Protesters stage die-in, say "Black Lives Matter"

BY APRILL EMIG Staff Reporter


On Friday at 11:50 a.m. UMD students held a “die-in” protest. The event - also referred to as a lie-in - was held to “show support and solidarity to Ferguson, Eric Garner, and Black Lives Matter,” according to their Facebook page.


At 11:45, sophomores Kati Thompson and Laura Schneider carried a green sign that read “WHITE SILENCE = WHITE CONSENT.” Together they lead a group of 27 other students and one faculty member from the Multicultural Center, down the stairs and through the hall near the Kirby Student Center Lounge.


When they reached the destination near the vending machines, Thompson shouted “hands up” and the other students yelled back “don’t shoot!”


30 bodies fell to the floor.


The event would last a total of ten minutes and the time was strategically chosen due to the high amount of foot traffic that occurs around noon.


Though most protesters met in the Multicultural Center, senior Jacob Royce joined when the protest was nearly over. He brought the total body count to 31.


“I’ve been seeing the protests in New York and Chicago and Minneapolis, and I was wondering when something would happen in Duluth,” Royce said. “I’m so glad this is finally happening at UMD.” The protest coincided with his last day of school.


However, most students were not nearly as eager to join.


Protesters covered the width of the hallway, leaving open a space of two feet at the narrowest part. Passersby were visibly annoyed with the scene, particularly because it meant having to funnel through and walk over bodies.


Students walk around and over protesters at noon, one of the busiest times for foot traffic on campus. Those using wheelchairs went behind the pillars near the Student Activities Center entrance.



A few students on wheelchairs were able to get around the lying bodies by using the area behind pillars near the Student Activities Center entrance.


Sarcasm was a common response from many non-protesters. “Great use of campus resources,” said one male student as he walked past.

Others rolled their eyes and some did not seem to acknowledge the scene at all. Many students and other UMD community members stood and watched or took photos with their iPhones.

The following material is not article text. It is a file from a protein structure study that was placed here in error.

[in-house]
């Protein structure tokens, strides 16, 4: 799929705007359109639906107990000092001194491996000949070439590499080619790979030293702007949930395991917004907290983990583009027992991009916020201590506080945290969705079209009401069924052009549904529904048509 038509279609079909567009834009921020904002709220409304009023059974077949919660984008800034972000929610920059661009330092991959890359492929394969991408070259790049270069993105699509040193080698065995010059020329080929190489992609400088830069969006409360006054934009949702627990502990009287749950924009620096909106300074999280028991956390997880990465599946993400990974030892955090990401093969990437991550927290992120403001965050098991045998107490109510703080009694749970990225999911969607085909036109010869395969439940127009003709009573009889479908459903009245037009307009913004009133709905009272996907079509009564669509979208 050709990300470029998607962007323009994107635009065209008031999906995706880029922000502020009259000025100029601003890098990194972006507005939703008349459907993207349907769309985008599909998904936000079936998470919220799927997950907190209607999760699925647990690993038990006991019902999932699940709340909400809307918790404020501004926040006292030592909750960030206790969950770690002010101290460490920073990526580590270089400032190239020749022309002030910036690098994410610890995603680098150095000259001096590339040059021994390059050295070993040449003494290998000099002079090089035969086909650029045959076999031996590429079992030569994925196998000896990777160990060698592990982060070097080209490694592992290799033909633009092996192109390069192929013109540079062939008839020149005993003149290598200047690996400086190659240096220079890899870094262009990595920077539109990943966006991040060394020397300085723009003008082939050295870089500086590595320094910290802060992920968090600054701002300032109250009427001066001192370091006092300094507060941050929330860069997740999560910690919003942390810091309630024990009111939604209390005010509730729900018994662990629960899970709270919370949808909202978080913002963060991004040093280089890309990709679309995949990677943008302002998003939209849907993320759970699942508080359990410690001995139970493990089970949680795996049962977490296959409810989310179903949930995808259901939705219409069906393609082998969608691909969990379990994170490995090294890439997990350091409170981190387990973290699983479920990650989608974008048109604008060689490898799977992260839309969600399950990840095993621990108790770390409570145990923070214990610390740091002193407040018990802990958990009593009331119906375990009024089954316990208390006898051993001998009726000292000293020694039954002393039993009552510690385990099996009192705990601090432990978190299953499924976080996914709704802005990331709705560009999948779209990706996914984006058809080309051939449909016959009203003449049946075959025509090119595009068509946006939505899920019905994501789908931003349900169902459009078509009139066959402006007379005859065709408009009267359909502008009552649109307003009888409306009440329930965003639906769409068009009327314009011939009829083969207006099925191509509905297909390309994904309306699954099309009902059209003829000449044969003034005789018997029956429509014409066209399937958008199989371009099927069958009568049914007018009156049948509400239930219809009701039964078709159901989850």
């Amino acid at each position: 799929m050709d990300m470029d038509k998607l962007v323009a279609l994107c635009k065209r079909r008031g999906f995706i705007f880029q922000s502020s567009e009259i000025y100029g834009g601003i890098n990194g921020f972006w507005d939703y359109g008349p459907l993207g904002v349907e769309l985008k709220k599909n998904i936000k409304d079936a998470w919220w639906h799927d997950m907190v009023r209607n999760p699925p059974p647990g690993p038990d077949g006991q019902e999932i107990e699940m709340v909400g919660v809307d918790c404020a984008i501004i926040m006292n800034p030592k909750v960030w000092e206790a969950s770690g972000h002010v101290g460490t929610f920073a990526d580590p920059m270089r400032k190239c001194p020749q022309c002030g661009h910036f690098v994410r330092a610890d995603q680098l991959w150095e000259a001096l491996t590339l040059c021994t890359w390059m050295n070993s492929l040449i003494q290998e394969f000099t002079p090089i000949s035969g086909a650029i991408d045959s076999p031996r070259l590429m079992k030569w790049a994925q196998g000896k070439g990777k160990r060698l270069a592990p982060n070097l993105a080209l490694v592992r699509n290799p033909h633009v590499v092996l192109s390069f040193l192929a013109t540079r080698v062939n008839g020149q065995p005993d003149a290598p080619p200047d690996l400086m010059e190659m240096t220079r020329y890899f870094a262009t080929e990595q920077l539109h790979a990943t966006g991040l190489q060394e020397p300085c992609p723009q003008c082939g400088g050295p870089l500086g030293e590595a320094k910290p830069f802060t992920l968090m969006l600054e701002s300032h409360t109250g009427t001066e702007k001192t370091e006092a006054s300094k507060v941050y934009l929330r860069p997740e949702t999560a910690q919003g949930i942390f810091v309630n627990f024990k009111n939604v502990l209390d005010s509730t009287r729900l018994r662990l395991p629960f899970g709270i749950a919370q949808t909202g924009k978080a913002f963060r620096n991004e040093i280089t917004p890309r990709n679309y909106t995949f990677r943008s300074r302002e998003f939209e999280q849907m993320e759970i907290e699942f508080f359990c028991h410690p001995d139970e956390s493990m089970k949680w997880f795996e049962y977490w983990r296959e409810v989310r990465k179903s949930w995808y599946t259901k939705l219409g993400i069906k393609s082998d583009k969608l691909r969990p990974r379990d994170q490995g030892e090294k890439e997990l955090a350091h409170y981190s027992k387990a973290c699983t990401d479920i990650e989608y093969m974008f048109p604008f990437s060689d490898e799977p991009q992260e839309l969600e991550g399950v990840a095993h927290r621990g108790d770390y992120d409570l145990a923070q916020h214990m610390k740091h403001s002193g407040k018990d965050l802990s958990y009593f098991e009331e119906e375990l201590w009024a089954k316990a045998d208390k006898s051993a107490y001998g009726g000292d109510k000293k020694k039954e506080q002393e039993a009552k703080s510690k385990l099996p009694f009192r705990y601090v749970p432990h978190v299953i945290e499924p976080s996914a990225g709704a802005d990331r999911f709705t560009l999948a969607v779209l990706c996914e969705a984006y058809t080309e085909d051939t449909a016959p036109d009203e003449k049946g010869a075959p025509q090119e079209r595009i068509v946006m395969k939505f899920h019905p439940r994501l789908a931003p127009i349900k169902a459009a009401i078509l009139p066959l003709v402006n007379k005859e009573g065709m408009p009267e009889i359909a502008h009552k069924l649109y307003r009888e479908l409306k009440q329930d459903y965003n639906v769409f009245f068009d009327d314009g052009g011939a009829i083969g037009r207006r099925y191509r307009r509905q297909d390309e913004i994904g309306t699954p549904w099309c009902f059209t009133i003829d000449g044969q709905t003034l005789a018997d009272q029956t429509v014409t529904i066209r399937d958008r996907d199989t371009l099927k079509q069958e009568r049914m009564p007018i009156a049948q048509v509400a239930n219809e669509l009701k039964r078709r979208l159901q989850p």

But the protesters remained completely still for the duration of the protest, aside from the movement made by Royce as he joined the group.


“I’m sure some people think a small demonstration is a huge inconvenience, but I hope it gives them a taste of what people of color feel and deal with every single day,” Thompson said.


Junior Calvin Miner agreed.


“I think you need that inconvenience to force people to think about it,” Miner said.


During the protest, Miner held a large white sign that read “Justice for Eric Garner and Mike Brown.” He had brought the poster to two previous hockey games, getting a fist bump one time and a debate about the jury response another.


"Justice for Erick Garner and Michael Brown" reads sign by junior Calvin Miner.


Miner thinks this protest shows UMD’s connection to the greater Duluth community and ultimately the rest of the country.


“I think police racism and brutality are a national issue,” Miner said, alluding to the cases of Mike Brown and Eric Garner.


Thompson said these national issues were the primary reason for holding the protest.


“We’re doing this to show our solidarity,” Thompson said.


But Thompson, Schneider, and Miner also noted that the UMD environment is not immune to issues surrounding race.


“I got sick of the environment that this campus is, and I want my friends of color to feel safe when they walk in the hallway,” Schneider said. This is her final year at UMD.


“There’s a lot of racism on campus,” Miner added.


Schneider is especially concerned about UMD’s response to race-related incidents that occur on and off campus, claiming she has heard of many racially-charged fights at parties.


“It needs to stop being swept under the rug, because that’s what the university does every time. (The university) need diversity, which they’re not getting because it’s so racially intolerant,” Schneider said.


Thompson agreed, claiming that diversity is more than a photo in a pamphlet.


‘Getting a group of students together in a room for a picture does not prove we have inclusivity on campus,” she said.

The protesters who participated are not part of an organized group on campus. However, the organizers of this protest hope to do more events like this in the near future.


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